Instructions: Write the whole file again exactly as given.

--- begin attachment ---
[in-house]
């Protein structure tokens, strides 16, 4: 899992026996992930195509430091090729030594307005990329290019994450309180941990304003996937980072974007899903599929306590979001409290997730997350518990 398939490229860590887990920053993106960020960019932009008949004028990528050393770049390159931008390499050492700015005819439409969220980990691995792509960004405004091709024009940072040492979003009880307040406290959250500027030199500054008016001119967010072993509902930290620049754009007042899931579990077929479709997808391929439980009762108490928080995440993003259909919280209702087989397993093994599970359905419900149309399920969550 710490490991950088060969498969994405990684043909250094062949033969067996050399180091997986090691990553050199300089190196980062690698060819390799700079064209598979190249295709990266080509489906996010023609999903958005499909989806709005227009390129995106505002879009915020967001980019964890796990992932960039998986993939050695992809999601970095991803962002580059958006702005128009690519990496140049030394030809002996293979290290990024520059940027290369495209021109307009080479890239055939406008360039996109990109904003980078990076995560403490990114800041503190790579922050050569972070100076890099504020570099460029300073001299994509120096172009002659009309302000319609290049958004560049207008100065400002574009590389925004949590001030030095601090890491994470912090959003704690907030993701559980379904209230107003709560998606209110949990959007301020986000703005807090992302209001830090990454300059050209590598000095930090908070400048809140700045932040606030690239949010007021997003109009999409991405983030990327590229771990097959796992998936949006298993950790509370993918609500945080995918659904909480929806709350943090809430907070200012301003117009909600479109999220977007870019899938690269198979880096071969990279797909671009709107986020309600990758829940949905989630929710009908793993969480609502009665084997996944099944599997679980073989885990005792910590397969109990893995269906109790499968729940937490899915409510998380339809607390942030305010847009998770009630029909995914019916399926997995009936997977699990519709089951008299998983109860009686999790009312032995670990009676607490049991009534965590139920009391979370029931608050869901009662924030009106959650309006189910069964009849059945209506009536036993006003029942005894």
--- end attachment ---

[in-house]
């Protein structure tokens, strides 16, 4: 899992026996992930195509430091090729030594307005990329290019994450309180941990304003996937980072974007899903599929306590979001409290997730997350518990 398939490229860590887990920053993106960020960019932009008949004028990528050393770049390159931008390499050492700015005819439409969220980990691995792509960004405004091709024009940072040492979003009880307040406290959250500027030199500054008016001119967010072993509902930290620049754009007042899931579990077929479709997808391929439980009762108490928080995440993003259909919280209702087989397993093994599970359905419900149309399920969550 710490490991950088060969498969994405990684043909250094062949033969067996050399180091997986090691990553050199300089190196980062690698060819390799700079064209598979190249295709990266080509489906996010023609999903958005499909989806709005227009390129995106505002879009915020967001980019964890796990992932960039998986993939050695992809999601970095991803962002580059958006702005128009690519990496140049030394030809002996293979290290990024520059940027290369495209021109307009080479890239055939406008360039996109990109904003980078990076995560403490990114800041503190790579922050050569972070100076890099504020570099460029300073001299994509120096172009002659009309302000319609290049958004560049207008100065400002574009590389925004949590001030030095601090890491994470912090959003704690907030993701559980379904209230107003709560998606209110949990959007301020986000703005807090992302209001830090990454300059050209590598000095930090908070400048809140700045932040606030690239949010007021997003109009999409991405983030990327590229771990097959796992998936949006298993950790509370993918609500945080995918659904909480929806709350943090809430907070200012301003117009909600479109999220977007870019899938690269198979880096071969990279797909671009709107986020309600990758829940949905989630929710009908793993969480609502009665084997996944099944599997679980073989885990005792910590397969109990893995269906109790499968729940937490899915409510998380339809607390942030305010847009998770009630029909995914019916399926997995009936997977699990519709089951008299998983109860009686999790009312032995670990009676607490049991009534965590139920009391979370029931608050869901009662924030009106959650309006189910069964009849059945209506009536036993006003029942005894």